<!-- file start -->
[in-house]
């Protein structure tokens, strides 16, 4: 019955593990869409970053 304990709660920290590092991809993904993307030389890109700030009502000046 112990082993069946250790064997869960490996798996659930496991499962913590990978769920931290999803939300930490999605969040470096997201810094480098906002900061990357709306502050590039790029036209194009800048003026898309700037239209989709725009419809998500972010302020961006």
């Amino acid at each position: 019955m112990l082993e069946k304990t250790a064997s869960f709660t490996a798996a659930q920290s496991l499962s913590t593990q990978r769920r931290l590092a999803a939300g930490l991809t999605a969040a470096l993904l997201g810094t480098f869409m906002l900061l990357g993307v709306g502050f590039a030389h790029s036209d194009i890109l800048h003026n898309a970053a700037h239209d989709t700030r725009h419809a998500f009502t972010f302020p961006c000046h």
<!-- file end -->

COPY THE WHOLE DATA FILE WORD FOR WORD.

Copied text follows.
[in-house]
């Protein structure tokens, strides 16, 4: 019955593990869409970053 304990709660920290590092991809993904993307030389890109700030009502000046 112990082993069946250790064997869960490996798996659930496991499962913590990978769920931290999803939300930490999605969040470096997201810094480098906002900061990357709306502050590039790029036209194009800048003026898309700037239209989709725009419809998500972010302020961006």
């Amino acid at each position: 019955m112990l082993e069946k304990t250790a064997s869960f709660t490996a798996a659930q920290s496991l499962s913590t593990q990978r769920r931290l590092a999803a939300g930490l991809t999605a969040a470096l993904l997201g810094t480098f869409m906002l900061l990357g993307v709306g502050f590039a030389h790029s036209d194009i890109l800048h003026n898309a970053a700037h239209d989709t700030r725009h419809a998500f009502t972010f302020p961006c000046h």